Gaining traction with social media

At the university where I work, we’ve been involved in the social media channels of Facebook and Twitter since 2007. But it wasn’t until this past weekend, as freshmen were moving into their rooms and Greek housing, that the level of engagement with our audiences on social media started to reach a point that I would consider critical mass in the sociodynamic sense.

OK, that may be a bit hyperbolic. Maybe “critical mass” is the wrong term. But the levels and quality of social media activity between our university and our audiences seems to be increasing.

Maybe it’s just that normal activity has resumed on social networks following a summer lull. But when I look at the data, I see indicators of increased engagement.

Facebook interactions and activity has been on the rise in terms of daily, weekly and monthly active users, likes and interactions (comments).

Twitter activity has also been on the uptick, with significant growth over the past three months (see chart below) and more interaction with followers, including retweets.

MissouriSandT Twitter Counter

I’m not sure what this means — yet. It could be that students, alumni and other target audiences are becoming more comfortable with the main social media tools as a means for interacting with colleges and universities. This rise in acceptance and activity would be consistent with the findings of the Pew Internet and American Life Project and others. (See Pew’s findings on social networking sites and our lives.)

It could also mean that the steady, persistent use of social media by campuses is starting to pay off. This would lend credibility to the argument that social media is not a quick fix, and that colleges and universities should not expect instant results from their efforts. This also suggests that consistent and persistent engagement in social media by an organization — university, business, non-profit, individual — will yield dividends over the long haul.

Whatever it means, it’s an exciting time to be involved in social media marketing/communication in higher ed.

As a new school year begins, what are you seeing with your social media efforts?

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Author: andrewcareaga

Higher ed PR and marketing guy. Communications director for Missouri University of Science and Technology (Missouri S&T) in Rolla, Missouri, USA. Slow runner, mediocre guitarist, lover of music and puns, and an avid St. Louis Cardinals fan. I blog and Tweet about #highered, #music, #gocards and #random stuff.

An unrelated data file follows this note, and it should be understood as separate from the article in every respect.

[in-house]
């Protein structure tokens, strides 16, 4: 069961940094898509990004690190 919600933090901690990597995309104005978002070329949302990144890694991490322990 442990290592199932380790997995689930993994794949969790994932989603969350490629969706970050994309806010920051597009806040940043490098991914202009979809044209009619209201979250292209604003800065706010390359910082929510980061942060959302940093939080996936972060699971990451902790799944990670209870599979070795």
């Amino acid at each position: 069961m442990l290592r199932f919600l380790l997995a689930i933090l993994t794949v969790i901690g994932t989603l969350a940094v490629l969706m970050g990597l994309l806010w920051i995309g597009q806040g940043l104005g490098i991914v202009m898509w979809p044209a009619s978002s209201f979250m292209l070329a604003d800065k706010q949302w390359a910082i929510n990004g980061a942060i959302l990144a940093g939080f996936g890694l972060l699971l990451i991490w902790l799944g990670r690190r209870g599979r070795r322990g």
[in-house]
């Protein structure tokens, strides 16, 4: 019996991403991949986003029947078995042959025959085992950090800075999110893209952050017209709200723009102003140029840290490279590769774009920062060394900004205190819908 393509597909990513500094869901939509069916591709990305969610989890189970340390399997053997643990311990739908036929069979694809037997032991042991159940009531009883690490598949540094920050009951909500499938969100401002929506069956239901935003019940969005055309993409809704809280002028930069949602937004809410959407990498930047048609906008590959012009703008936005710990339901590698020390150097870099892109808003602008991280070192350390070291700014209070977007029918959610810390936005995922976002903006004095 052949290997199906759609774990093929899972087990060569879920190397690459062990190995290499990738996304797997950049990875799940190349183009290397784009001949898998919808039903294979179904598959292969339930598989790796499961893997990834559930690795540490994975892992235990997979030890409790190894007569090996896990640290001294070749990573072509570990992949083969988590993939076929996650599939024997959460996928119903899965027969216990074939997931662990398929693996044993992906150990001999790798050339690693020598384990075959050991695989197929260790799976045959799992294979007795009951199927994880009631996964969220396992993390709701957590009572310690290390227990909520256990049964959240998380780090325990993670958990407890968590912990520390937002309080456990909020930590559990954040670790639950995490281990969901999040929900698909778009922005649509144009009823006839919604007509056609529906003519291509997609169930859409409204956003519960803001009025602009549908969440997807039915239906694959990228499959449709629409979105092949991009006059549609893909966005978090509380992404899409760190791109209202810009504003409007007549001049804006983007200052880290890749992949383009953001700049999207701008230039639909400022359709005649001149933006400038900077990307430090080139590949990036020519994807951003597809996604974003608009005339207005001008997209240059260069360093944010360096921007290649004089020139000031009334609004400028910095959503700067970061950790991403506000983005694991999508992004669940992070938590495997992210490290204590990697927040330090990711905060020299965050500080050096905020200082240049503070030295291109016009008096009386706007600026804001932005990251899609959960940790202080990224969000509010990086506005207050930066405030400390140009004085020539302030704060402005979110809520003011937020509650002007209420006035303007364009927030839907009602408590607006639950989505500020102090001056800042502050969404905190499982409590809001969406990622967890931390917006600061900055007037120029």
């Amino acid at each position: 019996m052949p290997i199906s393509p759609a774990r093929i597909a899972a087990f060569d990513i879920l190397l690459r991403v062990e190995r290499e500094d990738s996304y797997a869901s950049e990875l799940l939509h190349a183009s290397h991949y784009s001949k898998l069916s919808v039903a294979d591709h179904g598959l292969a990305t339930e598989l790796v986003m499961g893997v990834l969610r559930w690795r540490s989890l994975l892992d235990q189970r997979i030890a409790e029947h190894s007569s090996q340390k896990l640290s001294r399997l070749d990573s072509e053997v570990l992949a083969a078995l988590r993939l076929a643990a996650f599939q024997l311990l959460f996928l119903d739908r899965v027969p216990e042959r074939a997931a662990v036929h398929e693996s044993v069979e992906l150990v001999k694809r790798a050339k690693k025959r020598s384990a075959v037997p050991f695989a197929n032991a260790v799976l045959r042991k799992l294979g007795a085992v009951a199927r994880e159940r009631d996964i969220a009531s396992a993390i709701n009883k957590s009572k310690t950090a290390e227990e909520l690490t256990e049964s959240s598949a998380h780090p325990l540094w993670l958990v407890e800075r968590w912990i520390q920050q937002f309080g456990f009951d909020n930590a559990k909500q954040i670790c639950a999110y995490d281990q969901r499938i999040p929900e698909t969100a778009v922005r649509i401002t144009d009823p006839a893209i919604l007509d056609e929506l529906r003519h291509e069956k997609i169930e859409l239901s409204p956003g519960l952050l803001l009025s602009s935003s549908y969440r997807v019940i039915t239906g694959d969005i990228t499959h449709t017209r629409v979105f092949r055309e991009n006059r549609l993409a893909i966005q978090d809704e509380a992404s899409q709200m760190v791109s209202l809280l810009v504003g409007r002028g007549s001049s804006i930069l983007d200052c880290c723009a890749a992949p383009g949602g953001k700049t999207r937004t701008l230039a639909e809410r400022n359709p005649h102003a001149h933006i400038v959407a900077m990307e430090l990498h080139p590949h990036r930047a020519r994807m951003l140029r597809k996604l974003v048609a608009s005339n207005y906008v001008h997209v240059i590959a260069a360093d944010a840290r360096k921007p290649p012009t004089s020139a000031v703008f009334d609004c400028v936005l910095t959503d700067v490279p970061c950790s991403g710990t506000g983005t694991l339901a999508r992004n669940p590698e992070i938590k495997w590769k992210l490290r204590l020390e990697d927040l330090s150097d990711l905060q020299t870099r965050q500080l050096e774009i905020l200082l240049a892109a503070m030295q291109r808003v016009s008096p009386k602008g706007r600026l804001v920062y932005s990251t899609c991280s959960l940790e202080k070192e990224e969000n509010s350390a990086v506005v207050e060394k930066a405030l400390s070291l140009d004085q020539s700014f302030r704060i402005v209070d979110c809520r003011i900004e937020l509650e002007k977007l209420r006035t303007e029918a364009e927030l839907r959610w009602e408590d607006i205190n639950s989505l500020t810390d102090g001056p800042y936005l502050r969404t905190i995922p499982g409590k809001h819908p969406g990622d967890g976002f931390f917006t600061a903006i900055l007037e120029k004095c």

5 thoughts on “Gaining traction with social media”

  1. Great post. I definitely see a momentum shift as you hit critical mass. When searching for an outlet, your channels just seem more official once you get a decent community set up. Then it snowballs. We are doubling fans, views etc on a yearly basis now.

  2. How about tipping point as opposed to critical mass? The challenge now becomes, what to do with that new-found engagement? Higher numbers are great, but how do we convert those new numbers into a higher level of engagement that will produce influencers, brand ambassadors, and conversions? That, friend, is your next big challenge.

  3. Chris – Yes, whether you prefer tipping point or critical mass (in the sociodynamic sense, not in the “going nuclear” sense), the issue is the same: engagement leading to influence and brand ambassadors. The reason I prefer critical mass is the concept of a social system become somewhat self-sustaining — in other words, the community members take it upon themselves to be your brand ambassadors, with little prompting from the institution. It probably wasn’t clear in this post, but that is one of the things I’m seeing with our online communities. Perhaps you’re also seeing that, Eddie?

    Thanks for the insights.

  4. Interaction is the key for any meaningful impact in social media. I’ve seen plenty of Twitter and Facebook accounts with thousands upon thousands of followers that just stagnate and go nowhere. Now a Twitter or Facebook presence with that many active, participating followers is priceless.

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